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Cliveden House & Estate

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Whilst the ambiance of Cliveden is serene the history of the estate is anything but dull and was actually at the heart of the biggest political sex scandal of the 20th century.  Magnificent architecture, exceptional gardens and even its own ‘species of snail’, Cliveden is one of Britain’s must see destinations. Early records show that the history of the land can be traced back to 1237 when it was owned by Geoffrey de Clyvden – passing down within his family until it changed ownership to the Mansfield family in 1605. The land was purchased in 1666 by George Villiers, the 2nd Duke of Buckingham, who was to commission the building of the original house to stand on the estate which was designed by architect William Winde. The Duke was known for his indulgent lifestyle and promiscuity, entertaining a string of mistresses and party goers on the estate. His influence in the design of the mansion set the footprint on which future houses would be built. In 1696, the house changed ownership once again and became the home of the 1st Earl of Orkney and his wife Elizabeth Villiers, a first cousin of the Duke of Buckingham.

In 1795, tragedy struck this beautiful but turbulent house and on the evening of 20th May, a catastrophic fire broke out sweeping through the main building completely destroying everything and leaving only the wings standing. The fire was thought to have been caused by a maid carelessly knocking over a candle. The building remained in ruins until it was bought by Sir George Warrender, 4th Baronet in 1824. Cliveden was then restored under the guidance of Scottish architect William Burn.

In 1849, a second fire destroyed the mansion but this time it was blamed on bad workmanship from its reconstruction after the first fire.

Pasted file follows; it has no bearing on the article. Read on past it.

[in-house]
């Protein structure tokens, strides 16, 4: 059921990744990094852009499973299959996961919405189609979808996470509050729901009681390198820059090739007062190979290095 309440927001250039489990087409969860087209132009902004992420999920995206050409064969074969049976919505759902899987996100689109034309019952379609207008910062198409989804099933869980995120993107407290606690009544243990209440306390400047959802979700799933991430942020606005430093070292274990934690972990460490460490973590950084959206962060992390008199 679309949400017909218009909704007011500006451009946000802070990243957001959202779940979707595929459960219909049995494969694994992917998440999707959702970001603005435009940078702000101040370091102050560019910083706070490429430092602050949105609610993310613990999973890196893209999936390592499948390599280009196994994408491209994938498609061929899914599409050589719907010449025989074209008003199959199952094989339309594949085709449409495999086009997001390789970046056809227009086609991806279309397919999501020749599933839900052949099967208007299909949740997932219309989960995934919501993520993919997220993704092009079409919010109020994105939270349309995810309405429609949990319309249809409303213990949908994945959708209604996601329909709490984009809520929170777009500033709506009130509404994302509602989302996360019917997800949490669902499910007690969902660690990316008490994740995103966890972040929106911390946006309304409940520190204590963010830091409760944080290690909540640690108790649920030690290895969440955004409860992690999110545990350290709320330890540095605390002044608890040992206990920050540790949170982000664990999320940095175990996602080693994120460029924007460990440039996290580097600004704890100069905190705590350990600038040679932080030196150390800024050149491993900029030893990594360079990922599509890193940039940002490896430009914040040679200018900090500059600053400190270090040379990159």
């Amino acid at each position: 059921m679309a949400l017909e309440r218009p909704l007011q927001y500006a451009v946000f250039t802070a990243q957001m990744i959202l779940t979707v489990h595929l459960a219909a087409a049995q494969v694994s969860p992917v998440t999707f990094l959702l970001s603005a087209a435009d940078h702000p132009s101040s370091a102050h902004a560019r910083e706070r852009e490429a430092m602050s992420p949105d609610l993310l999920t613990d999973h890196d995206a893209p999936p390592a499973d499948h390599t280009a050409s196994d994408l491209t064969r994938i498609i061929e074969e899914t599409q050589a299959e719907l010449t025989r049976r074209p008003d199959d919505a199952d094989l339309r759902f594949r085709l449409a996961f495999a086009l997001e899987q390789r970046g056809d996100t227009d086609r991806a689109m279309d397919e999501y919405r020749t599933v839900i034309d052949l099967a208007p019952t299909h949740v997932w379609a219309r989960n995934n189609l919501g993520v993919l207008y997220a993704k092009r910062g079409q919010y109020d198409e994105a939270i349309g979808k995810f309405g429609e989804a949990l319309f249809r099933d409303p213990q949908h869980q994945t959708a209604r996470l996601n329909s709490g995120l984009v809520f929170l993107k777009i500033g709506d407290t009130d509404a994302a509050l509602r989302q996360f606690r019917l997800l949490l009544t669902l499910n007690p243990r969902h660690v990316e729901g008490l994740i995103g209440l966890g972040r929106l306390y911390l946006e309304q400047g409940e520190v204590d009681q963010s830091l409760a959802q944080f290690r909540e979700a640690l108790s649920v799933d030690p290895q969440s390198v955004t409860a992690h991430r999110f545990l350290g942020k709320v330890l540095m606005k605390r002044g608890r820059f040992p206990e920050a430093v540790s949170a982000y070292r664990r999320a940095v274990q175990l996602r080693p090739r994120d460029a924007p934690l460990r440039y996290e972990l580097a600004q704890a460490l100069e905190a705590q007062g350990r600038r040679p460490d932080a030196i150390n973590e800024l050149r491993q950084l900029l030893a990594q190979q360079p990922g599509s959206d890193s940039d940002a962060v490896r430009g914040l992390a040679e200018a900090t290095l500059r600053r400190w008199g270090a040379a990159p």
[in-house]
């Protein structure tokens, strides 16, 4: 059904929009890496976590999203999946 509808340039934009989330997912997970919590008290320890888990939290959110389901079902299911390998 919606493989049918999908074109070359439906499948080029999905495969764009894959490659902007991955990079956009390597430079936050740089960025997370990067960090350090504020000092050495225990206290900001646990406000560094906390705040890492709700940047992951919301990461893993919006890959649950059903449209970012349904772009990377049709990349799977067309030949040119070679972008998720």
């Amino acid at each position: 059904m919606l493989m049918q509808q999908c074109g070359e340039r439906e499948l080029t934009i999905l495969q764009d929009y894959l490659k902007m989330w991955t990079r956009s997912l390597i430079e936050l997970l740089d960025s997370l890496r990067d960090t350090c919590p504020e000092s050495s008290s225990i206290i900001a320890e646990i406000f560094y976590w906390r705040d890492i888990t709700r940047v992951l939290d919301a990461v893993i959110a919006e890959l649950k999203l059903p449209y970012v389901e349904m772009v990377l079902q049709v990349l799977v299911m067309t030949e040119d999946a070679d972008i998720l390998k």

A POLITICAL SCANDAL

Cliveden House has a chequered and slightly ‘sinful’ history and this by no means only relates to its early life. In 1893, the house was brought for $1.25 million by William Waldorf Astor, a member of the wealthy German American Astor family. In 1942, the Astor family ‘gifted’ Cliveden to the National Trust on the understanding that the family would remain in residence for as long as they so wished

The Astor’s were renowned for being socialites entertaining some of the most influential people at Cliveden including, Secretary of State for War, John Profumo and Christine Keeler, an exotic dancer and good time girl. The two had a brief affair during 1961 but unfortunately Christine was also sharing her bed with a Soviet spy – Captain Yevgeny Ivanov. It is said that they met through mutual connections with the Astor family after being invited as guests to one of their many parties. The outcome of this liaison put the estate at the centre of one of the most scandalous political affairs in modern history – the ‘Profumo affair’ – which almost brought down the Government of the time. In 1968 the Astor family moved out of their home for the last time.

HOTEL & GARDENS

The House is now leased as a five star hotel but the gardens and the estate are open to day visitors wishing to experience the magnificence of this remarkable place. Although, it is open throughout the year some of the estate is only open to the public at certain times. It is recommended to check the website before visiting for prices and opening times. It is possible to see inside Cliveden by joining one of the organised tours.

Access for visitors with limited mobility is good and there are sensory attractions in the gardens. A shuttle bus is available on site and paths are well maintained around the grounds. Visitors can chose to buy tickets for the house and gardens separately.

NEAREST CAMPING AND CARAVANNING CLUB SITE

chertsey-campsiteChertsey

Camping and Caravanning Club Site
Bridge Road, Chertsey
Surrey, England, KT16 8JX
+44 (0)1932 562 405
www.campingandcaravanningclub.co.uk

Contact Details

  • Address: Cliveden Road, Taplow, Maidenhead, Berkshire, England, UK, SL6 0JA
  • GPS: 51.55813889,-0.688313889
  • Phone: 0044 (0)1628 605 069
  • Part of UK: England
  • Sat Nav Postcode: SL6 0JA
  • Entrance Fees: Yes
  • Disabled Access: Very Good
  • Visibility from Road: None
  • Image Credits: Header Image: Patrick Wang

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